Veterinary Trend: Dog-only Clinics
Dr. Carr Kelsey, a veterinarian at the Kelsey Canine Medical Center in Collierville, Tenn., spends his day with Cavalier King Charles spaniels, beagles, Yorkies, golden retrievers, Labradors and labradoodles. He sees dogs with everything from ear infections and itchy skin allergies to heartworms and fleas. On his schedule, most days are the “midterm exams” that he emphasizes senior dogs should receive every six months.
What you won’t find -- or hear -- anywhere around the Kelsey Canine Medical Center is a meow or a purr; the Kelsey Center only serves dogs. “We’re really honing in on veterinary medicine just for dogs,” says Kelsey, who opened his dog-only clinic in 2007. “There aren’t a lot of other distractions. Veterinary medicine does grow and expand, and it’s hard to keep up with everything these days. Being able to focus on one species makes my practice better and more enjoyable for me.”
The Benefits of a Dog-only Clinic
An American Veterinary Medical Association article published a few years ago made an argument for more dog-only practices. That made sense to Kelsey, a lifelong dog lover. He faced some skepticism when he opened his clinic, but now some dog owners travel a considerable distance because they prefer the dog-centric focus, Kelsey says.
Dog-only clinics are still relatively uncommon, but these practices are expected to expand. The potential benefits of using a dog-only clinic include:
- Expertise: Kelsey focuses his continuing education on dog-related health issues. He’s particularly tuned in to health matters that affect certain dog breeds. The repetition of seeing dogs each day helps in making diagnoses and developing familiarity with dog-related medical problems.
- Dog behavior: Cat owners often choose cat-only practitioners to avoid the stress of sharing a facility with dogs, but being around other species can be upsetting for dogs as well. Your dog might be calmer and behave better in a dog-only clinic. “A lot of the dogs that might have had problems at other clinics act really good here,” says Kelsey.
- Facilities: At Kelsey Canine Medical Center, the exam rooms are a bit roomier. Two exam rooms feature lift tables so that large breeds can be easily transported from ground level to a comfortable exam height. At Gilroy Veterinary Hospital in Gilroy, Calif., Dr. Greg Martinez is a dog-focused veterinarian, though he does treat cats. However, he accommodates his dog patients with bigger exams rooms and plenty of space to walk a dog.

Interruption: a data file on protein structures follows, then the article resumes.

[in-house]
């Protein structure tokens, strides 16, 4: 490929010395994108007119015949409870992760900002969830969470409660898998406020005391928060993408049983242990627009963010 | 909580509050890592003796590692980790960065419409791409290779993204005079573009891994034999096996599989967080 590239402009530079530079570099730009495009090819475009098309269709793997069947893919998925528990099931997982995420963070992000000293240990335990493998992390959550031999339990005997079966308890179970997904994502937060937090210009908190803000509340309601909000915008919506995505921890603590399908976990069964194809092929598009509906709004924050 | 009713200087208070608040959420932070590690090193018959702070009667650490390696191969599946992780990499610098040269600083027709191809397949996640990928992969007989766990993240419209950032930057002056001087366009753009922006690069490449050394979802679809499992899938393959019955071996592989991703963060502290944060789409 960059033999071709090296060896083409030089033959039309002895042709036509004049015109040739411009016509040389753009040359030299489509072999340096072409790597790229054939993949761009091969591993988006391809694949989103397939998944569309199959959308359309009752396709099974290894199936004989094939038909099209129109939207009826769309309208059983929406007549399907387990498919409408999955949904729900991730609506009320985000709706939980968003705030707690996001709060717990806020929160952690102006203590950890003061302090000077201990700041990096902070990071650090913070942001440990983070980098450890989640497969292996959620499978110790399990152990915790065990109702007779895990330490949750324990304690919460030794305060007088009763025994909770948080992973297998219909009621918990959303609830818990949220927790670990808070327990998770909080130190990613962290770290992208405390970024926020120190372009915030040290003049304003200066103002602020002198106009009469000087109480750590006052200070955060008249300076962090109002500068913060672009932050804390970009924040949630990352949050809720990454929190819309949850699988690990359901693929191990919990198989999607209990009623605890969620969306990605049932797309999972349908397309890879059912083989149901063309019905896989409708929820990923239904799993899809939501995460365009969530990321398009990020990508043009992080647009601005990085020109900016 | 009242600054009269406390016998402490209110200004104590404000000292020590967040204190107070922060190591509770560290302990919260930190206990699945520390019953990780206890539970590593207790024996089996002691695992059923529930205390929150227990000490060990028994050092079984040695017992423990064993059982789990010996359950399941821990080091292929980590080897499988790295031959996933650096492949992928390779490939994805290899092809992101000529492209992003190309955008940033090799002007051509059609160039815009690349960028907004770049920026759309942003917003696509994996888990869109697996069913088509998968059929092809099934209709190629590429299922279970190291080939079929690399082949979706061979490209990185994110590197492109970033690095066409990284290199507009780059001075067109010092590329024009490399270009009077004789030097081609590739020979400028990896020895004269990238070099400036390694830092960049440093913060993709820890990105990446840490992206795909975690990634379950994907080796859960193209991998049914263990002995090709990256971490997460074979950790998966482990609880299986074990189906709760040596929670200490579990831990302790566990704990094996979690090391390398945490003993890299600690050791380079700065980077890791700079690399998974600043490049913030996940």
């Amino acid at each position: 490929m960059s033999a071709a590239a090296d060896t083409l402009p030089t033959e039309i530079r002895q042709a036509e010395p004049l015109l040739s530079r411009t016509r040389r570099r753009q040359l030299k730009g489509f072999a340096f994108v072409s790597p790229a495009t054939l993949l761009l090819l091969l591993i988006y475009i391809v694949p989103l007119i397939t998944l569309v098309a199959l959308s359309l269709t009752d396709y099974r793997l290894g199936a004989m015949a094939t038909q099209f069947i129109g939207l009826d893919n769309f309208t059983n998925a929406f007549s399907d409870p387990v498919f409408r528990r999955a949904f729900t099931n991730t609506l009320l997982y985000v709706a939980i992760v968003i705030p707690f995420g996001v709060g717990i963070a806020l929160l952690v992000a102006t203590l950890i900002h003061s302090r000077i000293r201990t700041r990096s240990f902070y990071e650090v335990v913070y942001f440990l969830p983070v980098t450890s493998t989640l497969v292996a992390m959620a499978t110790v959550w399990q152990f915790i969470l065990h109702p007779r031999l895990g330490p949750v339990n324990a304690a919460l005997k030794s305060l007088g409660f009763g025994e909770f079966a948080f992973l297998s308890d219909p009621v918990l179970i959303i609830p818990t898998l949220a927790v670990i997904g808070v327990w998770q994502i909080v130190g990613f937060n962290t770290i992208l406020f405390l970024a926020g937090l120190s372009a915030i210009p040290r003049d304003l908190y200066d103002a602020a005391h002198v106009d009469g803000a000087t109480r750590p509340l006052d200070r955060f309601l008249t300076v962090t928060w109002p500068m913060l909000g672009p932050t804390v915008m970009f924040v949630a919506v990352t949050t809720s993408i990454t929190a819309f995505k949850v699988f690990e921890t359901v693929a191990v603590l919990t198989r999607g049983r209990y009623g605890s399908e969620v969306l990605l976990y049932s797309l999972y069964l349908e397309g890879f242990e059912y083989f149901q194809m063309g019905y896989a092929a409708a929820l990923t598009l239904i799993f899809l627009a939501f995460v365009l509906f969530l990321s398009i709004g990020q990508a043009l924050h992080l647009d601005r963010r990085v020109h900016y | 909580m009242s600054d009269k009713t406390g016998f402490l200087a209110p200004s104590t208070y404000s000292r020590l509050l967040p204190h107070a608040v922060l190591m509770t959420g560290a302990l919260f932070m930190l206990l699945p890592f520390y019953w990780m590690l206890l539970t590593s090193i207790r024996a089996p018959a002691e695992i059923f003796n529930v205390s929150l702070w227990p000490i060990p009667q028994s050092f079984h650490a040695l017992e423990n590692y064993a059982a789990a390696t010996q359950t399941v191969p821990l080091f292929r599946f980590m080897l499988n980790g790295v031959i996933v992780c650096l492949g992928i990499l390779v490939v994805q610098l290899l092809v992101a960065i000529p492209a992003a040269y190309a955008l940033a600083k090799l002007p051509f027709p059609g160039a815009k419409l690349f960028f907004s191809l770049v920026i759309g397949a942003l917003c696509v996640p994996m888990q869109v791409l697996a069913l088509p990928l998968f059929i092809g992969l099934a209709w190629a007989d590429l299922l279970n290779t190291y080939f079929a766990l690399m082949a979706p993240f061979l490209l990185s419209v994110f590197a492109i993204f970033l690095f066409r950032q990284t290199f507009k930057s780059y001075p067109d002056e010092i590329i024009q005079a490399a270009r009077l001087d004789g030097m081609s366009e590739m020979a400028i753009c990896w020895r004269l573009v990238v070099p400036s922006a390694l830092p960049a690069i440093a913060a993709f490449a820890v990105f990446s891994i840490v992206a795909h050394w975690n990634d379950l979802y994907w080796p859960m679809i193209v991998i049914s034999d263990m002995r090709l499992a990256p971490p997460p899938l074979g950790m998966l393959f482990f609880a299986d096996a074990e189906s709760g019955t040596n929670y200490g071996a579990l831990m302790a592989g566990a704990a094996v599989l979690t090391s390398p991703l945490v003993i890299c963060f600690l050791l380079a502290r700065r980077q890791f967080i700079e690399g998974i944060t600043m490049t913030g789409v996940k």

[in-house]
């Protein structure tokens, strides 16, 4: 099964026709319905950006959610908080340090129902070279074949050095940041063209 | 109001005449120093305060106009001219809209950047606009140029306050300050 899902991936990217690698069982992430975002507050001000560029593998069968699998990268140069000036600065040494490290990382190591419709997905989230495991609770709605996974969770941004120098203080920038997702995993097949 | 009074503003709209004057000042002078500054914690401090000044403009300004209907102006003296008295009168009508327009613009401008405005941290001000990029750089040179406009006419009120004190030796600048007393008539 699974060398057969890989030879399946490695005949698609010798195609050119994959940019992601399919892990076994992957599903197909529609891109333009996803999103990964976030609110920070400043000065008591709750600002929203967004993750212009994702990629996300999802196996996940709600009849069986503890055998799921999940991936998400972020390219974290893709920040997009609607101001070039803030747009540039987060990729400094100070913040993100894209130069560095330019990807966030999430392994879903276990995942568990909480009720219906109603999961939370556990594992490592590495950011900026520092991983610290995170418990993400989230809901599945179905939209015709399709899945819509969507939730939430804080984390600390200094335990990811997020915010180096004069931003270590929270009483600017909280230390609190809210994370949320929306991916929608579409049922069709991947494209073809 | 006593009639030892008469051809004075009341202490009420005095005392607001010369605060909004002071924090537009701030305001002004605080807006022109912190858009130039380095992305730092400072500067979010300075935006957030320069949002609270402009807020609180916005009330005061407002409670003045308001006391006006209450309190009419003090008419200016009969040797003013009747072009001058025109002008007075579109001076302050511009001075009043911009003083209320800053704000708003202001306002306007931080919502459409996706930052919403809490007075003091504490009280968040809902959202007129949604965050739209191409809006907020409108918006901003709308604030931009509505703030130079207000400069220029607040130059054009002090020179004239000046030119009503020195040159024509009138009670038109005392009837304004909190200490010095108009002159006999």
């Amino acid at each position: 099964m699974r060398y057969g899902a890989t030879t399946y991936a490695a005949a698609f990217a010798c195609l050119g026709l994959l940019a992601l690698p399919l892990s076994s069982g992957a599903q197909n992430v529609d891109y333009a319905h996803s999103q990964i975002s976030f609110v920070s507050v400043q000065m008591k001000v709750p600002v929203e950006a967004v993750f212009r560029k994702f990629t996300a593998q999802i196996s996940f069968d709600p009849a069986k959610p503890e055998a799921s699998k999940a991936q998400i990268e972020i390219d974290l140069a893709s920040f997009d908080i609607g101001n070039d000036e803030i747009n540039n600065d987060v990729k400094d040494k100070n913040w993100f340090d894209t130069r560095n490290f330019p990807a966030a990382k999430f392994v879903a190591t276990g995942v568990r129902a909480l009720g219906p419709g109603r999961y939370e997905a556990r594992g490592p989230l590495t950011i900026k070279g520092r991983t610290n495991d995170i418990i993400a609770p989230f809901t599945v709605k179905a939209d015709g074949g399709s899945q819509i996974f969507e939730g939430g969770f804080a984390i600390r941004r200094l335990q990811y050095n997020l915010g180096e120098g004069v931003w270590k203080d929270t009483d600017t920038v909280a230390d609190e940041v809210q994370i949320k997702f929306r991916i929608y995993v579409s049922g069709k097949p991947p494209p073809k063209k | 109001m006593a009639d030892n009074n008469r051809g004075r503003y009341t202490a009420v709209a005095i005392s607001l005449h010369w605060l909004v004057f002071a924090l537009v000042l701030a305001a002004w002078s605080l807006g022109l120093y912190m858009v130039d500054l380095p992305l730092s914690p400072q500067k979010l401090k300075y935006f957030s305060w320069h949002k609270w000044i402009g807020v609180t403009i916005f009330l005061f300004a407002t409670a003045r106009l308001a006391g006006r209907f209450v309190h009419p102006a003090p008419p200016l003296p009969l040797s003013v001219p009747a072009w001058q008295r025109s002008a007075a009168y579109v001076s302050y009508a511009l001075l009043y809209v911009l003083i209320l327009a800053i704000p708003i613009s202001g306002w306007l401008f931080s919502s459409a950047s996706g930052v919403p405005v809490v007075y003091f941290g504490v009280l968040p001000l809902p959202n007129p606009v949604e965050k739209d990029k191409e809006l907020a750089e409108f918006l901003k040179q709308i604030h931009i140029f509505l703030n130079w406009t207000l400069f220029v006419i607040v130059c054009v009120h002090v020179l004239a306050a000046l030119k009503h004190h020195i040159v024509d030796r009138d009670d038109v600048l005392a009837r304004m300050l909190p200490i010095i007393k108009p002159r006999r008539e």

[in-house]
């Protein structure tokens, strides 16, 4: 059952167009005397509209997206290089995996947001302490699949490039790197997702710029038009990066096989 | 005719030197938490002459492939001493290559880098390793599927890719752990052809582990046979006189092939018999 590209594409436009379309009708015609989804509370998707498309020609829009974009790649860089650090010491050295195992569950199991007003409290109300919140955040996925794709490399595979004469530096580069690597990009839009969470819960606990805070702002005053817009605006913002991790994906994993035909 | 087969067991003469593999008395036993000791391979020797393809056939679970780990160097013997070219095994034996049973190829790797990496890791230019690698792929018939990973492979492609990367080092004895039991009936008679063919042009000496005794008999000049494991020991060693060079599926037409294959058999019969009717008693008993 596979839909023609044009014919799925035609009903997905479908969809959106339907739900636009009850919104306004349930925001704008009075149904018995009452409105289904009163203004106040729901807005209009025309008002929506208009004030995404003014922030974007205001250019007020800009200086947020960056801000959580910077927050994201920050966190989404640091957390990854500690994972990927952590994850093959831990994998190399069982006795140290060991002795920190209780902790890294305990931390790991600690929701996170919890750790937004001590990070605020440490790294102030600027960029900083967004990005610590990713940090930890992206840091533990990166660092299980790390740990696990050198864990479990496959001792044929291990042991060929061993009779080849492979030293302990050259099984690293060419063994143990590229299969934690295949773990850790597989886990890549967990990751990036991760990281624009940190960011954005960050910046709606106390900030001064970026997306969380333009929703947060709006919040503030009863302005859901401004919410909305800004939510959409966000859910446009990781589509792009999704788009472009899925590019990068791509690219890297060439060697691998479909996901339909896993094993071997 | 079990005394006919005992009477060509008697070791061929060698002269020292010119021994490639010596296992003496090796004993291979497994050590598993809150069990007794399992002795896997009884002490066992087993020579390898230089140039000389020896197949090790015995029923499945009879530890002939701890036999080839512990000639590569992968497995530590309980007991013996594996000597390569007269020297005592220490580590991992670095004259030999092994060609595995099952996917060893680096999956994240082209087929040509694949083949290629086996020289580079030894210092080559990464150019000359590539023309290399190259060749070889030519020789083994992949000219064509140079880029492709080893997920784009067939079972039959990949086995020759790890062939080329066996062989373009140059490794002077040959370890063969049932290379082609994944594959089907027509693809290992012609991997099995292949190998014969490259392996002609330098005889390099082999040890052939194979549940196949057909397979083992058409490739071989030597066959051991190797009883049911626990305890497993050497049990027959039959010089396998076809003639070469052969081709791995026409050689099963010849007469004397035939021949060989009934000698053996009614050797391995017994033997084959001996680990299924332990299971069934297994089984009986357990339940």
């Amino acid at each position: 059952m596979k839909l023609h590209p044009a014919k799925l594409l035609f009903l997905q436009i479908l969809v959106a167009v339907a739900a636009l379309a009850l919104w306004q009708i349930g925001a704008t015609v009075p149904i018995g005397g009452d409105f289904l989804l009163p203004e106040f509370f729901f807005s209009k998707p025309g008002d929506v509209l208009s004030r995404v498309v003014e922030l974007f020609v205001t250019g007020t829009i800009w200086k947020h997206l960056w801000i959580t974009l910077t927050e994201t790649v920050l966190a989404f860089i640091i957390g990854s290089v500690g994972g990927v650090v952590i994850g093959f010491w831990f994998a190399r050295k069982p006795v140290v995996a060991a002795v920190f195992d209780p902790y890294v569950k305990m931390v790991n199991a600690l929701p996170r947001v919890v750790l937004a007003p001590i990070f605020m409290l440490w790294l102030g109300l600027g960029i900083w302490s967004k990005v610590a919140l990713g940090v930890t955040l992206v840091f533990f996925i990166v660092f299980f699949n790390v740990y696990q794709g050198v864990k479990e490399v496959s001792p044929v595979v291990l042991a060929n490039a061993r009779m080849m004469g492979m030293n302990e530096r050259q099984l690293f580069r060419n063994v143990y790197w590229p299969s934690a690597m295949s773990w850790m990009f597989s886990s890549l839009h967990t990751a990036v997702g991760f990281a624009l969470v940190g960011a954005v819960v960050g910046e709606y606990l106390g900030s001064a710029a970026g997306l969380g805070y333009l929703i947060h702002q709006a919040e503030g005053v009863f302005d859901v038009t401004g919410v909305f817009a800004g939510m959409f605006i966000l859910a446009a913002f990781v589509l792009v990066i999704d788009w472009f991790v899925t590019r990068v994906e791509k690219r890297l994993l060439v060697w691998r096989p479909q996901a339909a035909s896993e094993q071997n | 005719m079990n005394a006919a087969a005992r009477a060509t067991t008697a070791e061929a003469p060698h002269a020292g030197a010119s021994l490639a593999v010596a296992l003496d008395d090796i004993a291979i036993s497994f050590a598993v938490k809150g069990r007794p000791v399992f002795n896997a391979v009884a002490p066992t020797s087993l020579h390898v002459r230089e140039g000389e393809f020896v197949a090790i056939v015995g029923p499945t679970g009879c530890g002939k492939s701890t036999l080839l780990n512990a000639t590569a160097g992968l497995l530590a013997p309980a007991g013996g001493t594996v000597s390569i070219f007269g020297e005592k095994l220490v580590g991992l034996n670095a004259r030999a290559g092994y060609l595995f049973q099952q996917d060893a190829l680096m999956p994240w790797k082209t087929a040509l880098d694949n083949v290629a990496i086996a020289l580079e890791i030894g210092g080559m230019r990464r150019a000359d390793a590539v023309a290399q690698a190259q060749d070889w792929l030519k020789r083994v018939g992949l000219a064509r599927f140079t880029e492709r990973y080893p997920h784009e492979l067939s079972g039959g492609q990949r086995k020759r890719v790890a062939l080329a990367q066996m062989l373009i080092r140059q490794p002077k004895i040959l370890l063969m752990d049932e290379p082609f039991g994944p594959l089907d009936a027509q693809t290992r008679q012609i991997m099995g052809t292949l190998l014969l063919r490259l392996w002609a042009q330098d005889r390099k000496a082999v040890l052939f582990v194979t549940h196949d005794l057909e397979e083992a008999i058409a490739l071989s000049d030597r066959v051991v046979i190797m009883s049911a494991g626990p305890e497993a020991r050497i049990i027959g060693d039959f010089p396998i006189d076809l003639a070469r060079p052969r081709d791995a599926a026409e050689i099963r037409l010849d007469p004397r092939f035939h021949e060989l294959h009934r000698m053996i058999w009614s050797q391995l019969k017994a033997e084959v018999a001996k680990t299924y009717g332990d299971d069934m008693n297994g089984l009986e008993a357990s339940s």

- Allergies: If you own a dog but are allergic to cats, you may prefer a dog-only clinic.
The Value of Dog and Cat Clinics
There are also reasons to choose a traditional veterinary practice that treats both dogs and cats. First, it may be difficult to find a dog-only practice in your area. If you own both cats and dogs, you may want the convenience of using just one veterinarian.
There may be medical benefits as well, says Dr. William M. Fraser, a veterinarian who runs Mentor Veterinary Clinic and Brightwood Animal Hospital in Mentor, Ohio. “I can treat the whole pet family,” he says. “For example, if I find a parasite issue in the cat, I can check to see if the dog is also carrying the parasite. If there are behavioral problems with either the dog or cat, I can work with both to resolve the problem.”
Find the Right Fit
It’s important to make sure your veterinarian understands your dog’s breed or size. For example, Fraser provides medical and surgical services for micro-breed pooches that weigh less than 5 pounds. “Lots of species have specific health problems,” notes Martinez.
You want to choose a veterinarian who genuinely likes dogs and feels comfortable with your dog specifically. “We’re the dog’s advocate,” says Kelsey. “You’re helping dogs that can’t speak for themselves. The time has come for somebody veterinary-wise to focus in on dogs’ problems.”